For as long as I can remember, the great West has captivated me. It’s as though the colonization of America still runs in my blood and makes me want to continue pressing westward, sweeping up experiences and glimpsing into the natural beauty of this wonderful country as I go.
I’ve long dreamed about visiting the West Coast: basking in the salty ocean air, wandering for hours along the rugged coast, bidding the sun farewell as it descends into the might Pacific. California isn’t a secret anymore, obviously, but it doesn’t mean the desire to discover it for myself has waned. Sometimes just spelling its name harkens a sense of longing in my heart. C-A-L-I-F-O-R-N-I-A. Each letter building more anticipation than the last.
I visited Lake Tahoe when I was younger and once we had a 7-hour layover in LA, but it’s hard to validate these as really engrossing myself in California (both the physical place and the state of mind). Until last year, California still felt like a distant mirage: a vision of an Emerald City on the western horizon, perhaps not even real but always a figment of my wildest Midwestern dreams.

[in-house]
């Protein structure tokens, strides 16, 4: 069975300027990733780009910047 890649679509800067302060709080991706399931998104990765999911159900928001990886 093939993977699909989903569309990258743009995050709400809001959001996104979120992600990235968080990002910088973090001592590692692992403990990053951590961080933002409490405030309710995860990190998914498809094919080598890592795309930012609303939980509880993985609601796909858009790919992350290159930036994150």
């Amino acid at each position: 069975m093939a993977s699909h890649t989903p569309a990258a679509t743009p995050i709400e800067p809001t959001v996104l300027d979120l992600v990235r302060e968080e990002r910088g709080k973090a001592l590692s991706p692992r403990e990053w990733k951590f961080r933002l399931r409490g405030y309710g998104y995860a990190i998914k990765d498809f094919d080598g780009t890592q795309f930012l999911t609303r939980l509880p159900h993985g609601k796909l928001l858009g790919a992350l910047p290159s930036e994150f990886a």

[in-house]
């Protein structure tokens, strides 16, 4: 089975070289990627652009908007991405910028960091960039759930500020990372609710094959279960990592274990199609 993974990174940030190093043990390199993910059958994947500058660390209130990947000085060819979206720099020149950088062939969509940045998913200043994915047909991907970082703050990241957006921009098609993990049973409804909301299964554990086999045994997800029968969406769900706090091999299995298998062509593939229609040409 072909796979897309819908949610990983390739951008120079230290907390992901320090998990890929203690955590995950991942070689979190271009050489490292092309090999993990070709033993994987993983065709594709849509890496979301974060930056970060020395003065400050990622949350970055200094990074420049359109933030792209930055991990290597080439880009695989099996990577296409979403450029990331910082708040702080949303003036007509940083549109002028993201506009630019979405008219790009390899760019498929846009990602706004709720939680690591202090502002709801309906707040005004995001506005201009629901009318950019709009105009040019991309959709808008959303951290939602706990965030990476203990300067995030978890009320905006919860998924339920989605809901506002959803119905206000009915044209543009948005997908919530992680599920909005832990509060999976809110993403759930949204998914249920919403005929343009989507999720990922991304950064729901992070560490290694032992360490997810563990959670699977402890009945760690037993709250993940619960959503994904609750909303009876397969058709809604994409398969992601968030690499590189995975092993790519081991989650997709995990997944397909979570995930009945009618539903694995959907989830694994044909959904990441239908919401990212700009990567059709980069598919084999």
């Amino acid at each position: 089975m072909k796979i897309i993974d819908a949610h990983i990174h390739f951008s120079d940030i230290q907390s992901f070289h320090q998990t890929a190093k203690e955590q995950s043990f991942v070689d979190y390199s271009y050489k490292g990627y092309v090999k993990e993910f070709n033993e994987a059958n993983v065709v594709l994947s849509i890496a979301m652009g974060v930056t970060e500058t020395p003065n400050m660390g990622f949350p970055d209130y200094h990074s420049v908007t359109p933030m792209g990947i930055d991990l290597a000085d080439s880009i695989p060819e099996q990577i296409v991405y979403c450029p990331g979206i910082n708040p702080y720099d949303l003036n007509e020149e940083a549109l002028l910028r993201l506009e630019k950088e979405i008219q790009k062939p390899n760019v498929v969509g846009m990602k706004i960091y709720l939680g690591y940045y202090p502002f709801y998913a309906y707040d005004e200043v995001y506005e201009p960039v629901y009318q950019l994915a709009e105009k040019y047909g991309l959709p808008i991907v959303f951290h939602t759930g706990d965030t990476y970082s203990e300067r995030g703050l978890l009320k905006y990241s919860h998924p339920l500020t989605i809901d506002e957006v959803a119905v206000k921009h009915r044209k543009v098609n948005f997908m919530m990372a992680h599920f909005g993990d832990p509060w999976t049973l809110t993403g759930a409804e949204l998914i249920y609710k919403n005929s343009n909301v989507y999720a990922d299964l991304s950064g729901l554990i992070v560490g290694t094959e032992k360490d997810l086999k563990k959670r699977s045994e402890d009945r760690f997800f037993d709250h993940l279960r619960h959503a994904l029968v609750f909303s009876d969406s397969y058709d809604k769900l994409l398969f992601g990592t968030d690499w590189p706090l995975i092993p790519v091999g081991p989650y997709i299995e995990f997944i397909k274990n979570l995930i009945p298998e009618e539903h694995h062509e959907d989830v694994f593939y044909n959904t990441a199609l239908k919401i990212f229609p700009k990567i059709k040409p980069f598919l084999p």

Continue reading “California Dreamin’”
The last few days I’ve been out in California, soaking up the sun and learning first-hand why pretty much everyone moves out here. I’m technically in town for a work conference that begins today (Monday). However, since I’m always willing to take advantage of free lodging and exploring new places, a coworker and I flew out on Friday evening to see San Francisco and Oakland.
Right now I’m in Berkeley, since the conference takes place on the University of California campus. San Fran and Oakland were both great, but something about Berkeley has really captured my heart so far. Let’s be honest, though: pretty much all of California has captured my heart.
This is the first time I’ve taken a far-away trip by myself in, like, forever. It might actually be my first true solo adventure, even though I’m with two coworkers (I don’t know them too well, but I certainly know them better now). Traveling by myself is so different than having Sam, family, or long-time friends by my side, and I’m trying to make the most of the experience. If you want to join in from afar, just listen to this song on repeat—it’s been stuck in my head for like two weeks as I’ve prepped to come out here:
I hope to have some recaps (and lots of photos!) to share with you in the next week or so. In the meantime, you can always follow along on Instagram or Snapchat (user: mstych). Or you can wait until I get everything all typed up on this blog. Either way, California is so inspiring that it’s impossible for me to not want to share it!